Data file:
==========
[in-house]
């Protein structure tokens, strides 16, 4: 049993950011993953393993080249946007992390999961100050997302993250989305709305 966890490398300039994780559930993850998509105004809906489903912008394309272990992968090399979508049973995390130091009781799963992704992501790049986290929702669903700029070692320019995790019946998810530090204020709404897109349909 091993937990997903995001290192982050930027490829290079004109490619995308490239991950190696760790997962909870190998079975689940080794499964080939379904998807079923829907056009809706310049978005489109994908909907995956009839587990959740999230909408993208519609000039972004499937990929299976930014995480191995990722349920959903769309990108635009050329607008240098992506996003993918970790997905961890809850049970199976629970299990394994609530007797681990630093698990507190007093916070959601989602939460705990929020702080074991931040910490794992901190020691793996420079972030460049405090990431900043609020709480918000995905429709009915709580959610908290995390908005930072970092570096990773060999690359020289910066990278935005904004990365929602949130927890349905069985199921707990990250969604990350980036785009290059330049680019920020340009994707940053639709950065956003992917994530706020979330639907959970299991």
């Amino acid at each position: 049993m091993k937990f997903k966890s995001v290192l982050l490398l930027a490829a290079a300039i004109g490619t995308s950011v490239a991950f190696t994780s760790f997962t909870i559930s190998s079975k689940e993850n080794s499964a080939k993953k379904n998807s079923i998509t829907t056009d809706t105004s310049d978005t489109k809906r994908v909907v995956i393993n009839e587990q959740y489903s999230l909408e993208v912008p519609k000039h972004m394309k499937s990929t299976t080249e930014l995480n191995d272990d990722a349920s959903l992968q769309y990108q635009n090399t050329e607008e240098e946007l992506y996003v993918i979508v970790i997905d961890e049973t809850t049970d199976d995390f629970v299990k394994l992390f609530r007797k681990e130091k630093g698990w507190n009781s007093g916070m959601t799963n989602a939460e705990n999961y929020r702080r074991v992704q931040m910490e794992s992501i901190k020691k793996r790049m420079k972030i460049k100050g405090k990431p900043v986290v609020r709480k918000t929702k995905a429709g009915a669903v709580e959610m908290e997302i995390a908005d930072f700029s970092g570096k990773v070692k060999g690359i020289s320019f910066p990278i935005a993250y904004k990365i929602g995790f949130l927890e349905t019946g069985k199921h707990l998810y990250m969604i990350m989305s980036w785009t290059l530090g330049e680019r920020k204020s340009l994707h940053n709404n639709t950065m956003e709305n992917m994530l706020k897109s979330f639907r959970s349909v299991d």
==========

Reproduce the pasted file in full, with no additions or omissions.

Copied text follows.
[in-house]
């Protein structure tokens, strides 16, 4: 049993950011993953393993080249946007992390999961100050997302993250989305709305 966890490398300039994780559930993850998509105004809906489903912008394309272990992968090399979508049973995390130091009781799963992704992501790049986290929702669903700029070692320019995790019946998810530090204020709404897109349909 091993937990997903995001290192982050930027490829290079004109490619995308490239991950190696760790997962909870190998079975689940080794499964080939379904998807079923829907056009809706310049978005489109994908909907995956009839587990959740999230909408993208519609000039972004499937990929299976930014995480191995990722349920959903769309990108635009050329607008240098992506996003993918970790997905961890809850049970199976629970299990394994609530007797681990630093698990507190007093916070959601989602939460705990929020702080074991931040910490794992901190020691793996420079972030460049405090990431900043609020709480918000995905429709009915709580959610908290995390908005930072970092570096990773060999690359020289910066990278935005904004990365929602949130927890349905069985199921707990990250969604990350980036785009290059330049680019920020340009994707940053639709950065956003992917994530706020979330639907959970299991």
């Amino acid at each position: 049993m091993k937990f997903k966890s995001v290192l982050l490398l930027a490829a290079a300039i004109g490619t995308s950011v490239a991950f190696t994780s760790f997962t909870i559930s190998s079975k689940e993850n080794s499964a080939k993953k379904n998807s079923i998509t829907t056009d809706t105004s310049d978005t489109k809906r994908v909907v995956i393993n009839e587990q959740y489903s999230l909408e993208v912008p519609k000039h972004m394309k499937s990929t299976t080249e930014l995480n191995d272990d990722a349920s959903l992968q769309y990108q635009n090399t050329e607008e240098e946007l992506y996003v993918i979508v970790i997905d961890e049973t809850t049970d199976d995390f629970v299990k394994l992390f609530r007797k681990e130091k630093g698990w507190n009781s007093g916070m959601t799963n989602a939460e705990n999961y929020r702080r074991v992704q931040m910490e794992s992501i901190k020691k793996r790049m420079k972030i460049k100050g405090k990431p900043v986290v609020r709480k918000t929702k995905a429709g009915a669903v709580e959610m908290e997302i995390a908005d930072f700029s970092g570096k990773v070692k060999g690359i020289s320019f910066p990278i935005a993250y904004k990365i929602g995790f949130l927890e349905t019946g069985k199921h707990l998810y990250m969604i990350m989305s980036w785009t290059l530090g330049e680019r920020k204020s340009l994707h940053n709404n639709t950065m956003e709305n992917m994530l706020k897109s979330f639907r959970s349909v299991d």